The third place candidate in Mauritania’s presidential election filed an appeal late on Tuesday contesting the victory of ruling party candidate Mohamed Ould Ghazouani.
“I confirm that we have appealed to the Constitutional Council,” Mohamed Ould Boubacar told Reuters via text message on Wednesday, without elaborating.
Mauritania’s electoral commission declared Ghazouani winner last week with 52% of the vote. Anti-slavery campaigner Biram Dah Abeid came second with 18.58%, while Boubacar, who is backed by Mauritania’s biggest Islamist party, got 17.85%.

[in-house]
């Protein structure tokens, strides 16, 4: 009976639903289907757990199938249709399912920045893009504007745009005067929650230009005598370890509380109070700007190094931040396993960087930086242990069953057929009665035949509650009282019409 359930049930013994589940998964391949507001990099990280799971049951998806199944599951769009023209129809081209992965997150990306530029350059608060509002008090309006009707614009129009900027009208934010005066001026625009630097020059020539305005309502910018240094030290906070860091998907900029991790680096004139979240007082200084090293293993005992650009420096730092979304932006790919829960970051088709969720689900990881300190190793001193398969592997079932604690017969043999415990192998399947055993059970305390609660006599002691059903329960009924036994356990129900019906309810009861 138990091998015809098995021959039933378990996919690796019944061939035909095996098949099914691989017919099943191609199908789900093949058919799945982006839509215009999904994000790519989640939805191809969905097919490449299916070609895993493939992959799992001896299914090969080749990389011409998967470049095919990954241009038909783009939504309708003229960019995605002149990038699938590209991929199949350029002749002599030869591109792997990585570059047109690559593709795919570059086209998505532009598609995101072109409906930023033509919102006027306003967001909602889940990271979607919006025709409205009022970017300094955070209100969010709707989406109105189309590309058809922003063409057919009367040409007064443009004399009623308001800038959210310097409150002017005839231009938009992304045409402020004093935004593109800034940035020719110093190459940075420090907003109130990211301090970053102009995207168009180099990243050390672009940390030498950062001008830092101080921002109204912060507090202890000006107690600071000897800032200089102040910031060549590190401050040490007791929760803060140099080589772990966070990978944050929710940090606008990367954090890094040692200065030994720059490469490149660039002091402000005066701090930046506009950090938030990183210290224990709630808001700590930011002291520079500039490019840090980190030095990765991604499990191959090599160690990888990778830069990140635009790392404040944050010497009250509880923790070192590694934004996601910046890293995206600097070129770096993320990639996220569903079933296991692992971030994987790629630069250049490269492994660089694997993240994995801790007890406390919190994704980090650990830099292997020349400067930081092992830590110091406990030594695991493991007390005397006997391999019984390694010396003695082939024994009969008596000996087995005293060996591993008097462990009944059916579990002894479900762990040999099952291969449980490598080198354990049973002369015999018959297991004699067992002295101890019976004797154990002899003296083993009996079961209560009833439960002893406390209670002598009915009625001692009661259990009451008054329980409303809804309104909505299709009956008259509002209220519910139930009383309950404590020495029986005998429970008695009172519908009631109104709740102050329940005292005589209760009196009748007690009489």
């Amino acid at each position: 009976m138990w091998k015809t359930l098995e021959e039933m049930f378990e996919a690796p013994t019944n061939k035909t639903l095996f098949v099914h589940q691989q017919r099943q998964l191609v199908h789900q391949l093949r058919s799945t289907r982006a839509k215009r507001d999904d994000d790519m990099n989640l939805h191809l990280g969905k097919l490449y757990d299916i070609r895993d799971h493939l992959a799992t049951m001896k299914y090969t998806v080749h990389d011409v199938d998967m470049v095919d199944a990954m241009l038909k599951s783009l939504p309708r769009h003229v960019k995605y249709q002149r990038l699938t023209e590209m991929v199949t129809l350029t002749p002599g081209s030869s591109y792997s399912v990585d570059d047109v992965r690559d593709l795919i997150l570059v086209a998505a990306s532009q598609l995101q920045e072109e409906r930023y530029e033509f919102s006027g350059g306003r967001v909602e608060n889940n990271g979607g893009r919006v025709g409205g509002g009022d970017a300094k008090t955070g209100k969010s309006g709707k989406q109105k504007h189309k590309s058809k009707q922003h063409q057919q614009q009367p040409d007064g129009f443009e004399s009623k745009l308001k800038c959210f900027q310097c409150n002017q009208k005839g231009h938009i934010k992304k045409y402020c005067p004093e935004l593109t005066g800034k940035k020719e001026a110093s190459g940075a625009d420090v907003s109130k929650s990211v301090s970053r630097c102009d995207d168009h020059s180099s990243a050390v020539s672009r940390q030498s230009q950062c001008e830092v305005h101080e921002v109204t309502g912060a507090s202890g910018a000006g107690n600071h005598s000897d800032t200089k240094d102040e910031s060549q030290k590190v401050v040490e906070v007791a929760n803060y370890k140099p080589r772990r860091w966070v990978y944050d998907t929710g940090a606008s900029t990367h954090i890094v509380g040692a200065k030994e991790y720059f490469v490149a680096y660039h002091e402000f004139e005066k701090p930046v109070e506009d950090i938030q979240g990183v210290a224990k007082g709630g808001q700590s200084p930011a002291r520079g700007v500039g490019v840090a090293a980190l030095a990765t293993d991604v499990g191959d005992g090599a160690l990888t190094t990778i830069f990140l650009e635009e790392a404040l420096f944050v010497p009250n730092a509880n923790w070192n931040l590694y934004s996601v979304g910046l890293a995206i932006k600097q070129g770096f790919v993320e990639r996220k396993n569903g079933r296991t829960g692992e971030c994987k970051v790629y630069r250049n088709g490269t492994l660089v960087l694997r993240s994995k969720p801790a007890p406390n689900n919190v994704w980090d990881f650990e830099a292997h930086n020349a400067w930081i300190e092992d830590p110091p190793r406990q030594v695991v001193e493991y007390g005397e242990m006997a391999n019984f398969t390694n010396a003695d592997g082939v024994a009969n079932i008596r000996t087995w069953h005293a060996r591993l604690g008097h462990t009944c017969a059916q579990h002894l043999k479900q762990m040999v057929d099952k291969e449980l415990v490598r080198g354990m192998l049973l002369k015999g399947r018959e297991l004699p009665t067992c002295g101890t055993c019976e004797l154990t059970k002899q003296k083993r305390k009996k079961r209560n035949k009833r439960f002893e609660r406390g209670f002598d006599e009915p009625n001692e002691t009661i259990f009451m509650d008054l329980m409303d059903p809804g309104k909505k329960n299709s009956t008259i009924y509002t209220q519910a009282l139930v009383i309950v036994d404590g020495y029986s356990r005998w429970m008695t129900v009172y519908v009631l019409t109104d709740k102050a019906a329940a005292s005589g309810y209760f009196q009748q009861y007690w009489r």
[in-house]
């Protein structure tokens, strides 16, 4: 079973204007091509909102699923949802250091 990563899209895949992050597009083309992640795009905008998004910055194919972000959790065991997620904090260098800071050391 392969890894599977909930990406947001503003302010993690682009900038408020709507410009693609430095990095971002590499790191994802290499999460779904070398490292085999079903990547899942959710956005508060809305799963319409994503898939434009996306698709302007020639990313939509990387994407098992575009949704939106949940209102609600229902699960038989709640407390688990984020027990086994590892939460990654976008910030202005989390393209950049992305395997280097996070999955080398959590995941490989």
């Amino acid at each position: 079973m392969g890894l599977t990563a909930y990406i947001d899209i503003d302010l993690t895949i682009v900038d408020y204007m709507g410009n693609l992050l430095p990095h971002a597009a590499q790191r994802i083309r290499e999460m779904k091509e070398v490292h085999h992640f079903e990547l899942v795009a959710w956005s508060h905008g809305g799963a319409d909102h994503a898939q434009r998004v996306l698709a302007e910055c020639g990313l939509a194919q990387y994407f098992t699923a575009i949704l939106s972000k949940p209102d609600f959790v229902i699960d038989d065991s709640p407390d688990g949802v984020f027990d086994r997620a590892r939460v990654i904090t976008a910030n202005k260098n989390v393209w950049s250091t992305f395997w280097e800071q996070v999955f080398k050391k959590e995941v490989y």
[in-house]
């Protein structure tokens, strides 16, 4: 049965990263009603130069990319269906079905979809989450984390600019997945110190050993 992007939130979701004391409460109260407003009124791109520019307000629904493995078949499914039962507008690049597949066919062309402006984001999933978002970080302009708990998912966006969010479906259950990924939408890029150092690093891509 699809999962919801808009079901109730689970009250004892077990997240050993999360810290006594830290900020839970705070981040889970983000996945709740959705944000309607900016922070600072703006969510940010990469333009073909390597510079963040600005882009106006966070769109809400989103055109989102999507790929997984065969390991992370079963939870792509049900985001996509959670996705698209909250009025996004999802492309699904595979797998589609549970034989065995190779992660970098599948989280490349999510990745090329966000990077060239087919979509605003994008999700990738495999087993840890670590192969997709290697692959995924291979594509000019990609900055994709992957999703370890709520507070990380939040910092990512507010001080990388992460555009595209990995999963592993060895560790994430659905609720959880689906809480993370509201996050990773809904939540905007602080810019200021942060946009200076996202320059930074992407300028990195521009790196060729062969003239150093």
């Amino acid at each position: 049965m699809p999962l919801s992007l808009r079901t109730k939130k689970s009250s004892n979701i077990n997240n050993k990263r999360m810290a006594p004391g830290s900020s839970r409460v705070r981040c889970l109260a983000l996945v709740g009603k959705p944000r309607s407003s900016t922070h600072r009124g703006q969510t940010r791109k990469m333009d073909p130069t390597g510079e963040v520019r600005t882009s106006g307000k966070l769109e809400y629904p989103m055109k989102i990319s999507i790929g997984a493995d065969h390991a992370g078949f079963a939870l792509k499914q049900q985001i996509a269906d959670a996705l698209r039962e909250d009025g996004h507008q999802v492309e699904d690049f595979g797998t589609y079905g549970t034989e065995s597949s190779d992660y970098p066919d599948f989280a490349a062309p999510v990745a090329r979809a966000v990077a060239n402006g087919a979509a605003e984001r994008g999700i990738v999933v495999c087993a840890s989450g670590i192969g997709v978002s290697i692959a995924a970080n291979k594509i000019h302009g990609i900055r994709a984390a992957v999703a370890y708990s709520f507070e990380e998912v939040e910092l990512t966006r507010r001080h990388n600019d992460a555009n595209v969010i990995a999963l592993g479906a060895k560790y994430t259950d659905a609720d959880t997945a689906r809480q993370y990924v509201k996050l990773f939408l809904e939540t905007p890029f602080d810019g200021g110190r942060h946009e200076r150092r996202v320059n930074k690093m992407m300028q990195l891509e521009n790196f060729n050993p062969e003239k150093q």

Boubacar and other opposition candidates have voiced concern about ballot papers being printed by a private company said to be rooting for Ghazouani’s victory. He has also complained about a lack of international observers.
The African Union, which promotes democracy, human rights and development on the continent, has said it was satisfied with the electoral process.
Mauritania’s largely peaceful election was the first in the sparsely populated Saharan nation’s history, since independence from France in 1960, to choose a successor to a democratically elected president.